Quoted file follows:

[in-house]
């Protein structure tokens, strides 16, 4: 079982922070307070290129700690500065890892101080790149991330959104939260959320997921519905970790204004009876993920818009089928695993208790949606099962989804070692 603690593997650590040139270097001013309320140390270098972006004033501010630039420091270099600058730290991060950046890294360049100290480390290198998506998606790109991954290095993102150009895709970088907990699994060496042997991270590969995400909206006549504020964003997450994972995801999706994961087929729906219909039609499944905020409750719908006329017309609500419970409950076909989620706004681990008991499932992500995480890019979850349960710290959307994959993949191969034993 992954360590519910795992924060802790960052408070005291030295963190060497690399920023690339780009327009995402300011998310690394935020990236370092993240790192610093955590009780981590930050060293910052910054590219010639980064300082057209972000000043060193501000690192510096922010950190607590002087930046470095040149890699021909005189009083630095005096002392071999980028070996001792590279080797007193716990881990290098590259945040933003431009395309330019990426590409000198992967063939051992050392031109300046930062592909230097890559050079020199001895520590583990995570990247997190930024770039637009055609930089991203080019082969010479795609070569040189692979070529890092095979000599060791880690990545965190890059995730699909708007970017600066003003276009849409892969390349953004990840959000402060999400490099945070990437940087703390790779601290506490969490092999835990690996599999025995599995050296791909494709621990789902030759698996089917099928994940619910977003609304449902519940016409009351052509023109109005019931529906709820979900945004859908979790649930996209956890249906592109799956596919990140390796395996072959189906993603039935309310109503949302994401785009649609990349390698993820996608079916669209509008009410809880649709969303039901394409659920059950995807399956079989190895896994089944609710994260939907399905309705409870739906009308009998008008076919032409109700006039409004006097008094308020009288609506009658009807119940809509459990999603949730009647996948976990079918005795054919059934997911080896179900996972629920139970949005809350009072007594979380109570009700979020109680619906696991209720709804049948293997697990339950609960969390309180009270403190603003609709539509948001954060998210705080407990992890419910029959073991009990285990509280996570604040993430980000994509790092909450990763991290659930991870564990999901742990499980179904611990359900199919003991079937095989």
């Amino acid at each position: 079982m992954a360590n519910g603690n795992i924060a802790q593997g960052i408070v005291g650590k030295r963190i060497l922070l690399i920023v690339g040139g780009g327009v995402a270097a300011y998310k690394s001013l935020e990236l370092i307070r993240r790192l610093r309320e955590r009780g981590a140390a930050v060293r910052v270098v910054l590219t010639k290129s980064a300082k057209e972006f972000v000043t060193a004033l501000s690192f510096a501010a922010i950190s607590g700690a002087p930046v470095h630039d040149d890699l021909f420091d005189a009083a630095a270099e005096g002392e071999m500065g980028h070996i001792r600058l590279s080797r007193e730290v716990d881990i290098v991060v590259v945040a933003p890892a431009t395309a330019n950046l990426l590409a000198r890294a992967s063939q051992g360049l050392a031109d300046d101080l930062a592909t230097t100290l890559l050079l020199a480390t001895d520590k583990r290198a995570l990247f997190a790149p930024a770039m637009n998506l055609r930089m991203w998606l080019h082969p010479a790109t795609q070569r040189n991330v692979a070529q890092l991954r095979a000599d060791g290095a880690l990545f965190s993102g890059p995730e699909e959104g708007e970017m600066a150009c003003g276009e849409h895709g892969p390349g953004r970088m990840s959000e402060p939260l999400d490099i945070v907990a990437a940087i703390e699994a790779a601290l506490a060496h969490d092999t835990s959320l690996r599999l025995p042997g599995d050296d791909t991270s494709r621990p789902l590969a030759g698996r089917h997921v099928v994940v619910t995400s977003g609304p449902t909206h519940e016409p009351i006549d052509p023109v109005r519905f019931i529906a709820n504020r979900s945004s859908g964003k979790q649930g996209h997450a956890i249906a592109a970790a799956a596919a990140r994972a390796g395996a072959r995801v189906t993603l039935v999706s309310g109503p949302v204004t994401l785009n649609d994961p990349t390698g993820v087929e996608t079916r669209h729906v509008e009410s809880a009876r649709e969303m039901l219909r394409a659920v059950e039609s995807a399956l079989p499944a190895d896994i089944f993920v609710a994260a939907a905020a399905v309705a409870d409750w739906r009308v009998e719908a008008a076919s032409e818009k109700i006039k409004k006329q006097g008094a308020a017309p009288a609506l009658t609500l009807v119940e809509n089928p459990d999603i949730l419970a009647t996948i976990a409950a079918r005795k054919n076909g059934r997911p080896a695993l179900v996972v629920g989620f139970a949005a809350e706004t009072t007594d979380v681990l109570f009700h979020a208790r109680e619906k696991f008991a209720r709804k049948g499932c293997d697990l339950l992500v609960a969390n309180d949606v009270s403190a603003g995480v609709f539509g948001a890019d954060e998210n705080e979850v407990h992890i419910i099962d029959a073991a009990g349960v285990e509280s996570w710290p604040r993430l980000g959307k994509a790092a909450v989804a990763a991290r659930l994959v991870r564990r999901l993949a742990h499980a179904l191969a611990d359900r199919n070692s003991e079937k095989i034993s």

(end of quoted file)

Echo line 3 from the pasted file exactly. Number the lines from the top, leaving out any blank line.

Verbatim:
């Amino acid at each position: 079982m992954a360590n519910g603690n795992i924060a802790q593997g960052i408070v005291g650590k030295r963190i060497l922070l690399i920023v690339g040139g780009g327009v995402a270097a300011y998310k690394s001013l935020e990236l370092i307070r993240r790192l610093r309320e955590r009780g981590a140390a930050v060293r910052v270098v910054l590219t010639k290129s980064a300082k057209e972006f972000v000043t060193a004033l501000s690192f510096a501010a922010i950190s607590g700690a002087p930046v470095h630039d040149d890699l021909f420091d005189a009083a630095a270099e005096g002392e071999m500065g980028h070996i001792r600058l590279s080797r007193e730290v716990d881990i290098v991060v590259v945040a933003p890892a431009t395309a330019n950046l990426l590409a000198r890294a992967s063939q051992g360049l050392a031109d300046d101080l930062a592909t230097t100290l890559l050079l020199a480390t001895d520590k583990r290198a995570l990247f997190a790149p930024a770039m637009n998506l055609r930089m991203w998606l080019h082969p010479a790109t795609q070569r040189n991330v692979a070529q890092l991954r095979a000599d060791g290095a880690l990545f965190s993102g890059p995730e699909e959104g708007e970017m600066a150009c003003g276009e849409h895709g892969p390349g953004r970088m990840s959000e402060p939260l999400d490099i945070v907990a990437a940087i703390e699994a790779a601290l506490a060496h969490d092999t835990s959320l690996r599999l025995p042997g599995d050296d791909t991270s494709r621990p789902l590969a030759g698996r089917h997921v099928v994940v619910t995400s977003g609304p449902t909206h519940e016409p009351i006549d052509p023109v109005r519905f019931i529906a709820n504020r979900s945004s859908g964003k979790q649930g996209h997450a956890i249906a592109a970790a799956a596919a990140r994972a390796g395996a072959r995801v189906t993603l039935v999706s309310g109503p949302v204004t994401l785009n649609d994961p990349t390698g993820v087929e996608t079916r669209h729906v509008e009410s809880a009876r649709e969303m039901l219909r394409a659920v059950e039609s995807a399956l079989p499944a190895d896994i089944f993920v609710a994260a939907a905020a399905v309705a409870d409750w739906r009308v009998e719908a008008a076919s032409e818009k109700i006039k409004k006329q006097g008094a308020a017309p009288a609506l009658t609500l009807v119940e809509n089928p459990d999603i949730l419970a009647t996948i976990a409950a079918r005795k054919n076909g059934r997911p080896a695993l179900v996972v629920g989620f139970a949005a809350e706004t009072t007594d979380v681990l109570f009700h979020a208790r109680e619906k696991f008991a209720r709804k049948g499932c293997d697990l339950l992500v609960a969390n309180d949606v009270s403190a603003g995480v609709f539509g948001a890019d954060e998210n705080e979850v407990h992890i419910i099962d029959a073991a009990g349960v285990e509280s996570w710290p604040r993430l980000g959307k994509a790092a909450v989804a990763a991290r659930l994959v991870r564990r999901l993949a742990h499980a179904l191969a611990d359900r199919n070692s003991e079937k095989i034993s």